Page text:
DEVELOPMENT OF TAILORED TREATMENT: ONE SIZE DO NOT FITS ALL
Gastrointestinal cancer patients are a heterogeneous population and the right treatment for the right patient remain a challenge. This heterogeneity is related to general conditions, burden and biology of disease, comorbidities and age. To explore the outcome of GI tumors in real world practice and to investigate molecular and clinical characteristics impacting on it, we are running observational, large, disease-specific studies on all the GI cancers. Analyses of these disease specific databases will give the opportunity to improve clinical practice and to generate hypotesis for new clinical researches.
The first treatment personalization is the individualization by age and clinical conditions. Approximately half of cases develop in geriatric patients with worse outcome. A prospective clinical research in elderly/frail patients is evaluating the role of geriatric screening tools and multidimensional tools, that evaluate functional, nutritional, cognitive and psycho-social status before, during and after treatment, aimed to find the right therapy for balancing treatment efficacy with quality of life. Moreover, several clinical trials are ongoing at Veneto Institute of Oncology to identify the best treatment through therapy modulation and new strategy or sequence: from treatments adapted for age and frailty to intensified ones.
Regarded colon cancer in elderly patients, we coordinated PANDA and COBRA trials, aimed to explore dose-adapted treatments (5-FU monotherapy plus antiEGFR, and XELOX plus bevacizumab) in vulnerable elderly patients. In both trials, we also wanted to validate geriatric screening tools. On the other side, the group is involved in several multicenter trials with intensive treatment (with triplet of chemotherapy in association with antiEGFR or antiangiogenic antibodies on the bases of molecular profile) to maximize the response and survival in fit patients. Intensified therapy is under investigation also in locally advanced rectal cancer to maximize the response in order to evaluate rectum sparing approaches and in other aggressive gastrointestinal cancer such as biliary tumors (with association of nab-paclitaxel/gemcitabine/oxaliplatin).
MULTIDISCIPLINARY APPROACH TO THE DISEASE
The management of gastrointestinal cancer is complex and involves multiple specialists in an effort to optimize patient outcomes. Besides a multidisciplinary approach to define the plan of care, we collaborate with other specialists to integrate new treatment strategy with systemic therapy. Our fields of research concern:
- intra-arterial loco-regional therapy (TARE, TAE and TACE) in gastrointestinal and neuroendocrine tumors;
- other loco-regional treatments such as ablation or SBRT (Stereotactic Body Radiation Therapy) of liver or lung metastases;
- liver transplant research program for treatment of advanced colon and biliary cancer. Specific area of research includes: chemotherapy before and after transplant, high dose radiotherapy (with chemo) in biliary cancer, imaging studies (with CT scan, MRI and PET), molecular and translational study;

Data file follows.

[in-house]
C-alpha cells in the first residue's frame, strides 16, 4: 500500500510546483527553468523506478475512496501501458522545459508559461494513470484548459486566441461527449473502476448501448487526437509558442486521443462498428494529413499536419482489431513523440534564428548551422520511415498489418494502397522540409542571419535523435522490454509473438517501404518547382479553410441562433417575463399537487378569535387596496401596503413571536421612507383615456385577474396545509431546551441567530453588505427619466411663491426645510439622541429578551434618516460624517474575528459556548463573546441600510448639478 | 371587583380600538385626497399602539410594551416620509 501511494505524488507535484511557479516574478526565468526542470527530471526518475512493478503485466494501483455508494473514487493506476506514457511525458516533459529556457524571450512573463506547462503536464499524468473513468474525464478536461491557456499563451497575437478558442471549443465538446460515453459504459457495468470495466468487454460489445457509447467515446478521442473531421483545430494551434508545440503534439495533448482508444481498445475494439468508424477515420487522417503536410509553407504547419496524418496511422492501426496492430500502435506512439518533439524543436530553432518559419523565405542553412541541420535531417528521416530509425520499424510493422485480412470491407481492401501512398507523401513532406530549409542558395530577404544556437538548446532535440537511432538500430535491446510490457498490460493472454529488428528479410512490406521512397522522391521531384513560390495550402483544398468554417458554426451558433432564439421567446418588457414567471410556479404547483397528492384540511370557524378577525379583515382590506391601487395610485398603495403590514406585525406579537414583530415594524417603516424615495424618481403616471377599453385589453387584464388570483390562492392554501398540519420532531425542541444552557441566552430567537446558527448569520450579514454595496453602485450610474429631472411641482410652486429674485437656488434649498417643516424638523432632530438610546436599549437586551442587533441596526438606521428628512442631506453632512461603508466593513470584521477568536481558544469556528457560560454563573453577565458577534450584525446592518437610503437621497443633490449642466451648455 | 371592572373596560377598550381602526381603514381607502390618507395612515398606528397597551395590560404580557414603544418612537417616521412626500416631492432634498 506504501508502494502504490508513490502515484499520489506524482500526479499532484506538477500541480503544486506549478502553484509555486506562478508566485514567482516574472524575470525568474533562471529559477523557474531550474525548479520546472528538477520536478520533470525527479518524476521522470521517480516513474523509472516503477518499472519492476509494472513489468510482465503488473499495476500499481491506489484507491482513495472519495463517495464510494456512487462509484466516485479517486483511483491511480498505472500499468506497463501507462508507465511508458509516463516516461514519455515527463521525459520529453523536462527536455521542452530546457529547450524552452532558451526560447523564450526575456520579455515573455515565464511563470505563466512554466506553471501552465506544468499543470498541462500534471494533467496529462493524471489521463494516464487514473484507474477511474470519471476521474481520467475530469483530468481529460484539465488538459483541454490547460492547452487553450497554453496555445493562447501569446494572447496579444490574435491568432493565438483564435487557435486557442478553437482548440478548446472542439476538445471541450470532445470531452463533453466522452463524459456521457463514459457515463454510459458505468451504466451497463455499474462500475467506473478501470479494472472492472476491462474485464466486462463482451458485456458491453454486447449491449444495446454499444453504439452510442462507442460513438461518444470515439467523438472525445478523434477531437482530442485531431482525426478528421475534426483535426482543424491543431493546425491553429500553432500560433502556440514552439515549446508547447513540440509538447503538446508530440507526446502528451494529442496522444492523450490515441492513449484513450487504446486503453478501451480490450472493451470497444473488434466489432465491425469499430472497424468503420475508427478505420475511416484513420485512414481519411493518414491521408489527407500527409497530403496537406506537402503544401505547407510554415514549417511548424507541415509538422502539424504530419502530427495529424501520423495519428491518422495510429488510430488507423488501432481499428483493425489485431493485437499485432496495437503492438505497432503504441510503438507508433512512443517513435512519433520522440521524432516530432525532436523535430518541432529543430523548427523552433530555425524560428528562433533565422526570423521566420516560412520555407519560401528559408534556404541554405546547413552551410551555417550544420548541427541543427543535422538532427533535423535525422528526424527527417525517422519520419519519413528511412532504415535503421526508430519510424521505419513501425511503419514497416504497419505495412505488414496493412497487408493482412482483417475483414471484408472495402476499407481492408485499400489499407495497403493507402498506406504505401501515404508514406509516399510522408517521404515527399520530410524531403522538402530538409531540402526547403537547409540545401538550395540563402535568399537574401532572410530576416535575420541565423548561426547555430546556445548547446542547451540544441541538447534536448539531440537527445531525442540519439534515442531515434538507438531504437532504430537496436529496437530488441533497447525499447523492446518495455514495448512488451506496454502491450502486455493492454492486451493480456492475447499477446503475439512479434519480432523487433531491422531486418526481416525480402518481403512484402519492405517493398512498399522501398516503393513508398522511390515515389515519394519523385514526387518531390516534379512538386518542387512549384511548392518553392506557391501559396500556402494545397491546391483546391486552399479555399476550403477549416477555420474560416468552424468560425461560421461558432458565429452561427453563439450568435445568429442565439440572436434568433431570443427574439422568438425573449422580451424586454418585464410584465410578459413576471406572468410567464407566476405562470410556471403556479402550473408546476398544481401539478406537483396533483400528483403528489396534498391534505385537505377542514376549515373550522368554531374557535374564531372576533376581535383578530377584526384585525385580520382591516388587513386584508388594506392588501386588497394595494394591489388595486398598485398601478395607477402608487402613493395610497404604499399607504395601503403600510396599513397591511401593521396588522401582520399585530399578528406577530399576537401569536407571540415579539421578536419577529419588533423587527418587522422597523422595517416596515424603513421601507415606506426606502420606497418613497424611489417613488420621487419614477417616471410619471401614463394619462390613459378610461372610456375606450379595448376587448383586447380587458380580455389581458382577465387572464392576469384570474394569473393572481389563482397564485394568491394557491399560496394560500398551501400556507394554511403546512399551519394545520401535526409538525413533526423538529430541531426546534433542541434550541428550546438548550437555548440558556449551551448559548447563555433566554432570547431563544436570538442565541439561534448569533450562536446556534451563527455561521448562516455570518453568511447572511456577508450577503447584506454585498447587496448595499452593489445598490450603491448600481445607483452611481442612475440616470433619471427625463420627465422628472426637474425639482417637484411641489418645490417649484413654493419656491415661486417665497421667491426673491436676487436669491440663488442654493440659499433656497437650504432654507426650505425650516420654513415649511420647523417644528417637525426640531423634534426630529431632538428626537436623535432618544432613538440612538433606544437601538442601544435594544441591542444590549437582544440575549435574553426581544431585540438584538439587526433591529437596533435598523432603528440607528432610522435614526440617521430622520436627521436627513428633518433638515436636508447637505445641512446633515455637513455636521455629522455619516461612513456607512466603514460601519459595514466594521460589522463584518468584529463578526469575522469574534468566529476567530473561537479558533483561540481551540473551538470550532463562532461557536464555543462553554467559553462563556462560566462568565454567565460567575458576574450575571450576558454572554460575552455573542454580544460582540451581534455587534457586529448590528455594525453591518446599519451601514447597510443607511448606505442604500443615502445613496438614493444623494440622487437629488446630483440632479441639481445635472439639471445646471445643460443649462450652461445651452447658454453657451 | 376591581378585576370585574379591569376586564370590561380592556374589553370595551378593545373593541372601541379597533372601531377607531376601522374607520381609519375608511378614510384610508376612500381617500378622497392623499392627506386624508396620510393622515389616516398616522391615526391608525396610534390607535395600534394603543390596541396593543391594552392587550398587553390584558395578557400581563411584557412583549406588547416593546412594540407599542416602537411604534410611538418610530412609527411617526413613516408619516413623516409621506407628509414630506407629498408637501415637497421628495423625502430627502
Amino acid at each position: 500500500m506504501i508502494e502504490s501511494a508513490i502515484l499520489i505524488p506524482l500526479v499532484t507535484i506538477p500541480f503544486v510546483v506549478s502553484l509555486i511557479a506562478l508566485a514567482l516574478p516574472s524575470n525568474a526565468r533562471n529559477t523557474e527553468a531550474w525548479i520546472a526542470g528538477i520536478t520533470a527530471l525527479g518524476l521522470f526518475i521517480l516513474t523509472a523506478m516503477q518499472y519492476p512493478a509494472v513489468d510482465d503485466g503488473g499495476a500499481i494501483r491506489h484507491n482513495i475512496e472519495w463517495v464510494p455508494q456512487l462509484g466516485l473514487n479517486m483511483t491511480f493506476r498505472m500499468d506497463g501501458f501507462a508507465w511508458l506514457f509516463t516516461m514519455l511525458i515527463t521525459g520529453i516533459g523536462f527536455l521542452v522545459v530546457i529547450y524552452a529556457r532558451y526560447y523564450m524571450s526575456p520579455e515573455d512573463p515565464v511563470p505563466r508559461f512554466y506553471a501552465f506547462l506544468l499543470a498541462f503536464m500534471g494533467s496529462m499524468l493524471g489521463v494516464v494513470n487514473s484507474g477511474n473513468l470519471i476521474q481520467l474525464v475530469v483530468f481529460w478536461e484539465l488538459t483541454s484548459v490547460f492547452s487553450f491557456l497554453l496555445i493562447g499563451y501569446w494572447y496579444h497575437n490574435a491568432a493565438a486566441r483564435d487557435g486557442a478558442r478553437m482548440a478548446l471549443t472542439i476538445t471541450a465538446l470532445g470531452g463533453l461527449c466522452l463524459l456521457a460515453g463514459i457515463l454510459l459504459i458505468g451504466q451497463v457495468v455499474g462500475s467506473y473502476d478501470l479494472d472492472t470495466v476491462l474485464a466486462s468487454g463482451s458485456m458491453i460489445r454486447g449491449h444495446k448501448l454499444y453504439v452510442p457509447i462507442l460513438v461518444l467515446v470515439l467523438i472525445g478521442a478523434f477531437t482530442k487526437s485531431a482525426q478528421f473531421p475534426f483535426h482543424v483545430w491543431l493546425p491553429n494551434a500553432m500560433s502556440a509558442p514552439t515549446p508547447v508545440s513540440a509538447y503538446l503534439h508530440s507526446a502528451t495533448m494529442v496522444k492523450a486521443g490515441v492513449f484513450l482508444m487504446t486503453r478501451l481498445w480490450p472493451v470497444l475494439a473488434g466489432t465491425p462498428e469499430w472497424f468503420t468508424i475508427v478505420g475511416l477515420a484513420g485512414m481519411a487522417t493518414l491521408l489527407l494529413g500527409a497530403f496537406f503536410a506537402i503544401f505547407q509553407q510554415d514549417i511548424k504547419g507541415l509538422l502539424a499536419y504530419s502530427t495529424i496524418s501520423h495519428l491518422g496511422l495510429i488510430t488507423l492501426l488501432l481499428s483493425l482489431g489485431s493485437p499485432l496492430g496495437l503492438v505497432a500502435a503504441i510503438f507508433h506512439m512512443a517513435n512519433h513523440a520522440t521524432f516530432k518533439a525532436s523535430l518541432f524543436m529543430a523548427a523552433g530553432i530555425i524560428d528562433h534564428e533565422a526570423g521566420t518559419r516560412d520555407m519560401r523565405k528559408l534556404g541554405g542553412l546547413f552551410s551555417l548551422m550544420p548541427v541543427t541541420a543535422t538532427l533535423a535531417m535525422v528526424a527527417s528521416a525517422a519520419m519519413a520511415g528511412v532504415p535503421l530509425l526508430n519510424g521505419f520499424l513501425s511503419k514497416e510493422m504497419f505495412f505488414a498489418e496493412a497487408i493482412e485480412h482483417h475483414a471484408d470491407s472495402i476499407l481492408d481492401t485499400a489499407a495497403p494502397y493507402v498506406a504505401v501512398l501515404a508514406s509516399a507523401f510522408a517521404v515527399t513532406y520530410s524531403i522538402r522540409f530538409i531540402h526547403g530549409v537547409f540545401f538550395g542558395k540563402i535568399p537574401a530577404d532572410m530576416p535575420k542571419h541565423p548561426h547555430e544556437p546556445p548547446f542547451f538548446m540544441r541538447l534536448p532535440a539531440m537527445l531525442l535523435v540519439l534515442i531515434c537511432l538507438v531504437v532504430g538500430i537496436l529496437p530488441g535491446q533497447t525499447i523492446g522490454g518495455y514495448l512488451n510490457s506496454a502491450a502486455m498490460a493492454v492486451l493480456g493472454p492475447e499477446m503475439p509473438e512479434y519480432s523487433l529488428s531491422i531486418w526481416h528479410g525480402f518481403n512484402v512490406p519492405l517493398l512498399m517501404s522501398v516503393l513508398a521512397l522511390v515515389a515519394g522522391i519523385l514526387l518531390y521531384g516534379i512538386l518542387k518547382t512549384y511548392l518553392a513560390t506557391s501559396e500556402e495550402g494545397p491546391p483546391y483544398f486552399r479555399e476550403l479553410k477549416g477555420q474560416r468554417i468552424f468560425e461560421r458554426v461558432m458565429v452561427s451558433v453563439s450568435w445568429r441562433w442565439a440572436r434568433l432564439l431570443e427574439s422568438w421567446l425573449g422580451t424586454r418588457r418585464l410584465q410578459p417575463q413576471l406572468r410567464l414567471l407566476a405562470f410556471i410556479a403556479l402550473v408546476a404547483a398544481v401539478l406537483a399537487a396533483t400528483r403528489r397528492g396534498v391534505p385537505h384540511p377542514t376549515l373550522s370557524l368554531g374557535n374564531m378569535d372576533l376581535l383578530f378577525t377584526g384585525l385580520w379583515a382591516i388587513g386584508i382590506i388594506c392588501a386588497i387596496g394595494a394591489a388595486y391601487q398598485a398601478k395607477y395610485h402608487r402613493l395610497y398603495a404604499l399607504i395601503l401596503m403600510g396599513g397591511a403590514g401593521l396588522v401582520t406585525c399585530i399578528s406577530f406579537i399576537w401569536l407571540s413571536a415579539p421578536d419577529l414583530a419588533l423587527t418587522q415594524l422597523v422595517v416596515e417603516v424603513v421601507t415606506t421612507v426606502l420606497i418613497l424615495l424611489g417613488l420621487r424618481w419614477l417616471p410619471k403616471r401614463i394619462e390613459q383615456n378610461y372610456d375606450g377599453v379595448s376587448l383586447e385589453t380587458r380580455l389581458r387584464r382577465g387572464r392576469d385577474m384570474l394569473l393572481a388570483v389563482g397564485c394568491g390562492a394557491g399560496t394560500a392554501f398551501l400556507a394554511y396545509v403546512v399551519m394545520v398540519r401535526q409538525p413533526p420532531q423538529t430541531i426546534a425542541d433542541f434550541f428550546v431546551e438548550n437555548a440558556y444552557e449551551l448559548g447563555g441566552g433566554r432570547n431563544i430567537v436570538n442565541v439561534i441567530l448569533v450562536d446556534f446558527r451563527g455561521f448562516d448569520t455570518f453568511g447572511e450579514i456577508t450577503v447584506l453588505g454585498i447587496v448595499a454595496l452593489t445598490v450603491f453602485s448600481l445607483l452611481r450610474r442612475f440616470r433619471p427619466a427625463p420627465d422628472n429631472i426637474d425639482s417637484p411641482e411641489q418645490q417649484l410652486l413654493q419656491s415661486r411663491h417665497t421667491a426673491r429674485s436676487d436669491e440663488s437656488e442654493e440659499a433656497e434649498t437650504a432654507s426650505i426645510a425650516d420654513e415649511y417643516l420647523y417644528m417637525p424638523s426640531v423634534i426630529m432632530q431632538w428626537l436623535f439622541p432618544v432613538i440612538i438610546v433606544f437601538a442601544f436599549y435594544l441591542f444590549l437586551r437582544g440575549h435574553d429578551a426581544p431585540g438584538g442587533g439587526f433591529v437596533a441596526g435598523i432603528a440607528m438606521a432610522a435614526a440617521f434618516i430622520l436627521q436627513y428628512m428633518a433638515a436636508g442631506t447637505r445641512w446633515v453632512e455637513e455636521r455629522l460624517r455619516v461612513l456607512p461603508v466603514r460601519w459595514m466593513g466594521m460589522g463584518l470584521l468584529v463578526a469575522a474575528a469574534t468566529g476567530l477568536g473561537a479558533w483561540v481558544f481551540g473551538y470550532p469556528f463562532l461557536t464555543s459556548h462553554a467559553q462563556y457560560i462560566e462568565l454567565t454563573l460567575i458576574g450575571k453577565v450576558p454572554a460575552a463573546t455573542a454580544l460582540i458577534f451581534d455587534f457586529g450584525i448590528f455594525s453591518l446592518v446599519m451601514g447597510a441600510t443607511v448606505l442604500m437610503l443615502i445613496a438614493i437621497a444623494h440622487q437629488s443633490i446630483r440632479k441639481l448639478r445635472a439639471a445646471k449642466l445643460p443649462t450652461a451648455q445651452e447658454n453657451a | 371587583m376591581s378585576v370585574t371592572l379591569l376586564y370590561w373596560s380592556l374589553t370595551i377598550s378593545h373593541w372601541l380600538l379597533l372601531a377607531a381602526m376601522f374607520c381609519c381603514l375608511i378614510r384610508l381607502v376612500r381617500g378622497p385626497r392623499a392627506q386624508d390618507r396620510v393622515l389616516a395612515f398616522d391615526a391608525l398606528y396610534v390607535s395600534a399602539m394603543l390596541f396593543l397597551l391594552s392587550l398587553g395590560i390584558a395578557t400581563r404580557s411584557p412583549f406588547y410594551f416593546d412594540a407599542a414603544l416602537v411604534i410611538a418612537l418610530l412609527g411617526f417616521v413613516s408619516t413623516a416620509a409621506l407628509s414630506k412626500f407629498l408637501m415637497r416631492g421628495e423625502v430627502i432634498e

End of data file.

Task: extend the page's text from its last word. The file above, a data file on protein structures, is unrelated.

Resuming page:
- pilot study to verify activity, safety and feasibility of therapy loco-regional by PIPAC (Pressurized IntraPeritoneal Aerosol Chemotherapy) in patients with peritoneal metastasis or primitive peritoneal neoplasms.
NEW TARGETS FOR NEW TREATMENT
Understanding driver molecular mechanisms for tumorigenesis and development of drug resistance provide new insights into drug discovery and design of therapeutic strategies. Targeted therapies, monoclonal antibodies and small-molecule inhibitors, are more tumor-specific and less toxic treatment, and open new possibilities for tailoring cancer treatment.
Several clinical trials are ongoing in GI tumors exploring the efficacy of innovative targeted drugs: antiHER2 drugs in HER2-positive gastric and colon cancer, antiBRAF drugs in V600E BRAF mutated colon cancer, anti-claudin antibodies in claudin-positive gastric tumors, FGFR2 inhibitors in biliary cancers with FGFR2 rearrangements or mutations, ALK/ROS/NTRK inhibitors in gastrointestinal cancers with rearrangements of these genes. The field of targeted therapies is constantly growing in gastrointestinal tumors, and our goal is to offer the patients the wider possibility to receive them promptly.
IMMUNOTHERAPY IS THE NEW FRONTIER
Immunotherapy against cancer is one of the most important achievement in last years. In particular, immune checkpoint blockade was heralded as a major breakthrough in cancer therapy. However, there are still many challenges that must be overcome; in particular, in GI cancer many drugs are still in phase of development.
Treatment with anti-PD1 and antiPD-L1 antibodies (nivolumab, ipilimumab, pembrolizumab, avelumab) represents a large field of research in our center, especially in gastrointestinal cancer with microsatellite instability (MSI-H) where remarkable results have been obtained in terms of survival, response and tolerability. Combination treatment with immunotherapeutic agents and targeted therapies are under investigation in first or later lines in MSI-H colon cancer but also in esophago-gastric cancer in combination with cytotoxic agents plus targeted therapy (i.e. trastuzumab plus chemo and pembrolizumab/placebo), both in neoadjuvant or metastatic setting, and in locally advanced rectal cancer in combination with radiotherapy.
Clinical trials with immunotherapy are ongoing also in hepatocellular carcinoma after surgery as adjuvant therapy or in metastatic setting. One of the most recent immunotherapy field of application we contributed to, is the treatment of squamous anal cancer, setting of the the CARACAS study with cetuximab and avelumab or avelumab alone we coordinated.